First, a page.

The basis of existence of any industry or business is to serve customers in a simple way, but pick any industry and you will realize that they have all made their businesses complex for customers. For instance, the healthcare industry is meant to make people healthier and happier, but healthcare institutions end up complicated things for customers. The core purpose of the status quo of retail banks is to help customers manage their financial lives easily, but banks sit behind regulation walls and make their processes utterly complex for their customers. Recently, I published an article highlighting the complexity in banks. Knowingly or unknowingly, companies tend to make things complex for their customers and then blame business growth, regulations, market dynamics, and other factors for that very complexity. The paradox is that companies don’t even realize the complexity phenomenon until they are forced to view it due to increased competition.
In today’s hyper-connected world, customer expectations are rising like never before. Customers want a global, ongoing and seamless experience, in particular when it comes to complex products from the companies that they deal with. The moment complexity arises they start looking for alternatives. If you think about Alipay (the world’s largest online payment processor), AirbnB, Amazon, Uber, Facebook and more, you will realize that they have all simplified some complex processes, from sharing to finding to payments, and this is the fundamental reason for their success. Google’s homepage has always been pretty much the same - simple, while Twitter and Facebook make it easy to contribute content.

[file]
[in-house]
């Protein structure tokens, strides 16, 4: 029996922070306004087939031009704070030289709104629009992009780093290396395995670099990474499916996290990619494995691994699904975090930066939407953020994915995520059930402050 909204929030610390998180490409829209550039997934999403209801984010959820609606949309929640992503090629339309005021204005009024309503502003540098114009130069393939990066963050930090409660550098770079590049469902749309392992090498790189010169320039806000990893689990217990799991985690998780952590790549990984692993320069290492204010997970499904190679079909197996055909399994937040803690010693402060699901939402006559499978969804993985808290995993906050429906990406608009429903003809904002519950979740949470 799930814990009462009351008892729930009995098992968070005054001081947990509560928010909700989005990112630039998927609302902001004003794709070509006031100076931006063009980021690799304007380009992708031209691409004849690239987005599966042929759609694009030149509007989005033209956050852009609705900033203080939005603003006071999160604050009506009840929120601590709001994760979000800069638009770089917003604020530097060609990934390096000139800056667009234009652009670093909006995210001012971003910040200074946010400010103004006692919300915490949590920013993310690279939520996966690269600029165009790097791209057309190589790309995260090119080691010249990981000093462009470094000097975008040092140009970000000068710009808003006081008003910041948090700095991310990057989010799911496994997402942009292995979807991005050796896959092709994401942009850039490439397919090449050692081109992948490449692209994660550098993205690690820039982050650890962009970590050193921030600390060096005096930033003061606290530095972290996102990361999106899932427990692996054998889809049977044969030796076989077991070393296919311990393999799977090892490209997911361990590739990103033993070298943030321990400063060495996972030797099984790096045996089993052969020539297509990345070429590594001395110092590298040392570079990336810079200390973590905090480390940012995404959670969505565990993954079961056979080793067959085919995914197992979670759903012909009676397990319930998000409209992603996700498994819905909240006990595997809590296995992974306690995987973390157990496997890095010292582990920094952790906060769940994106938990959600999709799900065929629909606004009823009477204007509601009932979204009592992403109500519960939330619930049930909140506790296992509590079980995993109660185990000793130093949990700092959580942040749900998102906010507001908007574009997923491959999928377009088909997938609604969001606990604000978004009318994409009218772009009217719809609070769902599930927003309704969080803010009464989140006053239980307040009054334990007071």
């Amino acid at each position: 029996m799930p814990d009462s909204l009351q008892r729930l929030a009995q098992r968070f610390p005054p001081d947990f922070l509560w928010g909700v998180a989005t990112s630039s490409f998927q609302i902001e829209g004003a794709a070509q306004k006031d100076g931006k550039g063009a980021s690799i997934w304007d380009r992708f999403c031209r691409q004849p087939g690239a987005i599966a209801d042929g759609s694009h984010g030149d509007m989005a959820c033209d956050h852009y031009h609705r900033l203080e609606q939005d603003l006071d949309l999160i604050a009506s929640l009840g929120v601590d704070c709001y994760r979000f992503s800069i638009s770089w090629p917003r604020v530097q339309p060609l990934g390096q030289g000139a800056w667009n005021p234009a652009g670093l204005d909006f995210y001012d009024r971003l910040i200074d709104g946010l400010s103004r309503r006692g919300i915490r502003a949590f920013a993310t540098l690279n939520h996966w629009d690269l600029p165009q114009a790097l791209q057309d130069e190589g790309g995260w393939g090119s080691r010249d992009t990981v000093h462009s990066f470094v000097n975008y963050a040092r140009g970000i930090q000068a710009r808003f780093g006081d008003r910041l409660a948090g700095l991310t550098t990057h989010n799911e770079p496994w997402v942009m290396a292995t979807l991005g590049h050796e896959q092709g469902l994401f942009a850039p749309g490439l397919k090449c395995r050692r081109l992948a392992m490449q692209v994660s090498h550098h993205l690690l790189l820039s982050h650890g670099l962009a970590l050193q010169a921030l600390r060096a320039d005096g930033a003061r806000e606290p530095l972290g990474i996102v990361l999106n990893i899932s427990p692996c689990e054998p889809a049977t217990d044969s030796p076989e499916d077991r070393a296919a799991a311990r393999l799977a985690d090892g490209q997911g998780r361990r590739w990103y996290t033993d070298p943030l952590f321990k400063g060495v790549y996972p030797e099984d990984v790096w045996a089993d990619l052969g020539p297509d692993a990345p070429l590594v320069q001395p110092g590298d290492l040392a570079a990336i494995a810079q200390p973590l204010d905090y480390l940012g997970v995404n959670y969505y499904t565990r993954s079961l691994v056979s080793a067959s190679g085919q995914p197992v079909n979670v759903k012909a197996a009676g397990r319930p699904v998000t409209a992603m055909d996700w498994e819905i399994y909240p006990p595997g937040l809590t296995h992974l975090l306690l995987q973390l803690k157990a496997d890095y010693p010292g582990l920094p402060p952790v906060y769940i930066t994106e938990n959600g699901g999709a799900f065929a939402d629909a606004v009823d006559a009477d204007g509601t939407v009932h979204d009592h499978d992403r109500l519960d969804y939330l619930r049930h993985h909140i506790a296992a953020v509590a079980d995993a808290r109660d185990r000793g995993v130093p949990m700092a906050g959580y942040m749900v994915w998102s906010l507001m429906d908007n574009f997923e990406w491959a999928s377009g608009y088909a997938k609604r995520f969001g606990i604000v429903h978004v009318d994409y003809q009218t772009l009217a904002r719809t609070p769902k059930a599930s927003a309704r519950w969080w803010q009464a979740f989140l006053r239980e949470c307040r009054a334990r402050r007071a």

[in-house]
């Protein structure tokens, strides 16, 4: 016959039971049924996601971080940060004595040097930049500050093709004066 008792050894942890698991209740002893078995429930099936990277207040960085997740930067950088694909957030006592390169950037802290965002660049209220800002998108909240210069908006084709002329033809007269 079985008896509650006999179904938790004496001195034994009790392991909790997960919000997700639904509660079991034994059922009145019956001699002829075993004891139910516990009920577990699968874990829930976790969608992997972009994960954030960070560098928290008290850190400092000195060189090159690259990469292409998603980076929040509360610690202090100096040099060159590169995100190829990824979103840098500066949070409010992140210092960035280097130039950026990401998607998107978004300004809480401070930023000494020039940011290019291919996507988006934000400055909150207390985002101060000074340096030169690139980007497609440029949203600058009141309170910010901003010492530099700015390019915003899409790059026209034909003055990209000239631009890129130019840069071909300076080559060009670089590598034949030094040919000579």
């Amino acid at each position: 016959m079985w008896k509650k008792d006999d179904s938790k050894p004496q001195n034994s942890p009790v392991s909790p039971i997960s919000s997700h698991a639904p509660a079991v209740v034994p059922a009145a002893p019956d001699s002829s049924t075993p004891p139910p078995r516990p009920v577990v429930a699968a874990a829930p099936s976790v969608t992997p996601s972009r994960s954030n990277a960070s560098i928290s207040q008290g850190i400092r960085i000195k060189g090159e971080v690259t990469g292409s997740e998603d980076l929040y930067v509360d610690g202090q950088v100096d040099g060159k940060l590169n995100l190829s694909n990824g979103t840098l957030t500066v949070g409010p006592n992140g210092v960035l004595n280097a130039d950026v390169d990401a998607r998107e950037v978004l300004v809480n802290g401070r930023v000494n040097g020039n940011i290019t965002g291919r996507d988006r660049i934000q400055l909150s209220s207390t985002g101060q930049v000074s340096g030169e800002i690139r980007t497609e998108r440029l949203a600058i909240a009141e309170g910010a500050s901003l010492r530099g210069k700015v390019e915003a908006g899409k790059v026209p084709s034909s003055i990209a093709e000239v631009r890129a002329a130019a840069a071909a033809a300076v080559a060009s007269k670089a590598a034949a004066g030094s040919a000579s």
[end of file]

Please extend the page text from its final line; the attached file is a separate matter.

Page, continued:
The established market players are under enormous pressure from the challenges of digital disruptors that are simplifying parts of traditional businesses by providing simplified customer experience, and they are making a significant impact across industries. Companies are turning to digital transformation to match the energy and innovation storming out of startups. However, in many cases companies themselves are not sure what ‘digital transformation’ means to them, as I highlighted in one of my previous blog posts.
I believe digital transformation has only one agenda: “Simplify the business.” I know it’s easier said than done, but do companies have any other option than to simplify? Just investing in digital technologies doesn’t mean that companies have achieved the “cool” nirvana. Technology is just an enabler. Businesses need to assess their current situations and offerings and look at where processes can be simplified while keeping the customer in mind. To realize the full potential of digital transformation, companies need to reduce complexity in their legacy IT systems, business processes, people, overall customer engagement, and the very basis of their existence.
Globally, companies are using digital ecosystems to simplify. For instance, DBS Bank uses a global digitized ATM platform to get value from product complexity, but without any significant increase in process complexity. Businesses have a great opportunity to simplify processes and reduce inefficiencies. Simplifying the business is no longer a 'nice to have' but rather a ‘must have’ to enhance the customer experience in order to stay competitive in the future.